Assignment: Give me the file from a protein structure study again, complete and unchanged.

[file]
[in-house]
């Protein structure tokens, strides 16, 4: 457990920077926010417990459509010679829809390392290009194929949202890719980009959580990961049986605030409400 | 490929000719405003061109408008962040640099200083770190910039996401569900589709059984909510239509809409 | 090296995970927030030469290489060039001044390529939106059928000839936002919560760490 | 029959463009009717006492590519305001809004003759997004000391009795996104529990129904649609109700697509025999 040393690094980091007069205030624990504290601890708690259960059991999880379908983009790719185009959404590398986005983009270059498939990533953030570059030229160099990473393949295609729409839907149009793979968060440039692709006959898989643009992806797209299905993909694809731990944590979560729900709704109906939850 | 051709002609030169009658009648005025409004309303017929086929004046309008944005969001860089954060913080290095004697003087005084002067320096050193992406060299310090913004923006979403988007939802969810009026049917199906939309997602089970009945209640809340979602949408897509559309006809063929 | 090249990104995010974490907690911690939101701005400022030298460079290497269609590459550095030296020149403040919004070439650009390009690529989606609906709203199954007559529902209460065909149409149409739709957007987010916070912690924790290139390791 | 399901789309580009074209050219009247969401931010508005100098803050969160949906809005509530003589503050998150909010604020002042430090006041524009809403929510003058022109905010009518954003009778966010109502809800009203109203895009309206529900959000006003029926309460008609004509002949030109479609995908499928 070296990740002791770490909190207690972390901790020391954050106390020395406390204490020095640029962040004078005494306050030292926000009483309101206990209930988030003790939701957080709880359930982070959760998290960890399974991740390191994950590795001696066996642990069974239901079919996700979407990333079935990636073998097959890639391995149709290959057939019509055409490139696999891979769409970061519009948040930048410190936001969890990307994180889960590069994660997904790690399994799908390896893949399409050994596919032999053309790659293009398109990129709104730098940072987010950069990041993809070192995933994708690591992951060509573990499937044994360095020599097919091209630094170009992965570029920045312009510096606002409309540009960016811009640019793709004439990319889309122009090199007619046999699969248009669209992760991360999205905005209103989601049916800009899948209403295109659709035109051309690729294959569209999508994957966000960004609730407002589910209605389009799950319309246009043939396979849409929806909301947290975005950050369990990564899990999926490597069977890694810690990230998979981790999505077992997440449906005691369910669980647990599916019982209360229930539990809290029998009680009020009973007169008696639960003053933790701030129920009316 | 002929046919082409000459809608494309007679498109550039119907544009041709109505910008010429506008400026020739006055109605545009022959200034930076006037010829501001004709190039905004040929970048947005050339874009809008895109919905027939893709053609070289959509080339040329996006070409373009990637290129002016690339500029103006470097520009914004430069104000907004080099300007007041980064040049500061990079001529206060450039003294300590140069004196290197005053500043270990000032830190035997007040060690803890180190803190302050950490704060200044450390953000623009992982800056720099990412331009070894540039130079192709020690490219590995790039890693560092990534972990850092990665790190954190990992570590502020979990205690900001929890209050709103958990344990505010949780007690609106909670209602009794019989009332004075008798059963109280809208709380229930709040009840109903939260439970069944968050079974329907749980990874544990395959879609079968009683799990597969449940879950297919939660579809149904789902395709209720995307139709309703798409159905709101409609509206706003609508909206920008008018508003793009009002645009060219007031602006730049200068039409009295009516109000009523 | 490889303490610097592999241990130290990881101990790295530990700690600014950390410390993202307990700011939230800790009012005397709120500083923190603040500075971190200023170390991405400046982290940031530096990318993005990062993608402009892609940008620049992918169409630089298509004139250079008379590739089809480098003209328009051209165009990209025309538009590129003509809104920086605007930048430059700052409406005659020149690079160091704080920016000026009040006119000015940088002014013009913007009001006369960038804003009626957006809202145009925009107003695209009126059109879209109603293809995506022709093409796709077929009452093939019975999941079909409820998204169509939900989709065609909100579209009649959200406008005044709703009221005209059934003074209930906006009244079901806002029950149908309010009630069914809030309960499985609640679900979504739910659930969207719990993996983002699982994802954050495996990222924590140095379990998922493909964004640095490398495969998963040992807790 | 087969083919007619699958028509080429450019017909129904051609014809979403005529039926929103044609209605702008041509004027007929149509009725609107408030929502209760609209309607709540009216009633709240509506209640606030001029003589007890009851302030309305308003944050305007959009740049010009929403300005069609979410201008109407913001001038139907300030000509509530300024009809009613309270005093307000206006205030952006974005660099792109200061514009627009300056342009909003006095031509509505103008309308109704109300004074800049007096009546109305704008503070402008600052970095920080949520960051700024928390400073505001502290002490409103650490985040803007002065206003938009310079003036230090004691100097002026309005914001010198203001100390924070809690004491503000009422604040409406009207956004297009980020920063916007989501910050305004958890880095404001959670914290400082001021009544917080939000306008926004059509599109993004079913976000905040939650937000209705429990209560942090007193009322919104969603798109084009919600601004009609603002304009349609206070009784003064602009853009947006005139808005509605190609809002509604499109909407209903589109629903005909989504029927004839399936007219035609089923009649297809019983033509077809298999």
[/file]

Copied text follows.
[in-house]
């Protein structure tokens, strides 16, 4: 457990920077926010417990459509010679829809390392290009194929949202890719980009959580990961049986605030409400 | 490929000719405003061109408008962040640099200083770190910039996401569900589709059984909510239509809409 | 090296995970927030030469290489060039001044390529939106059928000839936002919560760490 | 029959463009009717006492590519305001809004003759997004000391009795996104529990129904649609109700697509025999 040393690094980091007069205030624990504290601890708690259960059991999880379908983009790719185009959404590398986005983009270059498939990533953030570059030229160099990473393949295609729409839907149009793979968060440039692709006959898989643009992806797209299905993909694809731990944590979560729900709704109906939850 | 051709002609030169009658009648005025409004309303017929086929004046309008944005969001860089954060913080290095004697003087005084002067320096050193992406060299310090913004923006979403988007939802969810009026049917199906939309997602089970009945209640809340979602949408897509559309006809063929 | 090249990104995010974490907690911690939101701005400022030298460079290497269609590459550095030296020149403040919004070439650009390009690529989606609906709203199954007559529902209460065909149409149409739709957007987010916070912690924790290139390791 | 399901789309580009074209050219009247969401931010508005100098803050969160949906809005509530003589503050998150909010604020002042430090006041524009809403929510003058022109905010009518954003009778966010109502809800009203109203895009309206529900959000006003029926309460008609004509002949030109479609995908499928 070296990740002791770490909190207690972390901790020391954050106390020395406390204490020095640029962040004078005494306050030292926000009483309101206990209930988030003790939701957080709880359930982070959760998290960890399974991740390191994950590795001696066996642990069974239901079919996700979407990333079935990636073998097959890639391995149709290959057939019509055409490139696999891979769409970061519009948040930048410190936001969890990307994180889960590069994660997904790690399994799908390896893949399409050994596919032999053309790659293009398109990129709104730098940072987010950069990041993809070192995933994708690591992951060509573990499937044994360095020599097919091209630094170009992965570029920045312009510096606002409309540009960016811009640019793709004439990319889309122009090199007619046999699969248009669209992760991360999205905005209103989601049916800009899948209403295109659709035109051309690729294959569209999508994957966000960004609730407002589910209605389009799950319309246009043939396979849409929806909301947290975005950050369990990564899990999926490597069977890694810690990230998979981790999505077992997440449906005691369910669980647990599916019982209360229930539990809290029998009680009020009973007169008696639960003053933790701030129920009316 | 002929046919082409000459809608494309007679498109550039119907544009041709109505910008010429506008400026020739006055109605545009022959200034930076006037010829501001004709190039905004040929970048947005050339874009809008895109919905027939893709053609070289959509080339040329996006070409373009990637290129002016690339500029103006470097520009914004430069104000907004080099300007007041980064040049500061990079001529206060450039003294300590140069004196290197005053500043270990000032830190035997007040060690803890180190803190302050950490704060200044450390953000623009992982800056720099990412331009070894540039130079192709020690490219590995790039890693560092990534972990850092990665790190954190990992570590502020979990205690900001929890209050709103958990344990505010949780007690609106909670209602009794019989009332004075008798059963109280809208709380229930709040009840109903939260439970069944968050079974329907749980990874544990395959879609079968009683799990597969449940879950297919939660579809149904789902395709209720995307139709309703798409159905709101409609509206706003609508909206920008008018508003793009009002645009060219007031602006730049200068039409009295009516109000009523 | 490889303490610097592999241990130290990881101990790295530990700690600014950390410390993202307990700011939230800790009012005397709120500083923190603040500075971190200023170390991405400046982290940031530096990318993005990062993608402009892609940008620049992918169409630089298509004139250079008379590739089809480098003209328009051209165009990209025309538009590129003509809104920086605007930048430059700052409406005659020149690079160091704080920016000026009040006119000015940088002014013009913007009001006369960038804003009626957006809202145009925009107003695209009126059109879209109603293809995506022709093409796709077929009452093939019975999941079909409820998204169509939900989709065609909100579209009649959200406008005044709703009221005209059934003074209930906006009244079901806002029950149908309010009630069914809030309960499985609640679900979504739910659930969207719990993996983002699982994802954050495996990222924590140095379990998922493909964004640095490398495969998963040992807790 | 087969083919007619699958028509080429450019017909129904051609014809979403005529039926929103044609209605702008041509004027007929149509009725609107408030929502209760609209309607709540009216009633709240509506209640606030001029003589007890009851302030309305308003944050305007959009740049010009929403300005069609979410201008109407913001001038139907300030000509509530300024009809009613309270005093307000206006205030952006974005660099792109200061514009627009300056342009909003006095031509509505103008309308109704109300004074800049007096009546109305704008503070402008600052970095920080949520960051700024928390400073505001502290002490409103650490985040803007002065206003938009310079003036230090004691100097002026309005914001010198203001100390924070809690004491503000009422604040409406009207956004297009980020920063916007989501910050305004958890880095404001959670914290400082001021009544917080939000306008926004059509599109993004079913976000905040939650937000209705429990209560942090007193009322919104969603798109084009919600601004009609603002304009349609206070009784003064602009853009947006005139808005509605190609809002509604499109909407209903589109629903005909989504029927004839399936007219035609089923009649297809019983033509077809298999």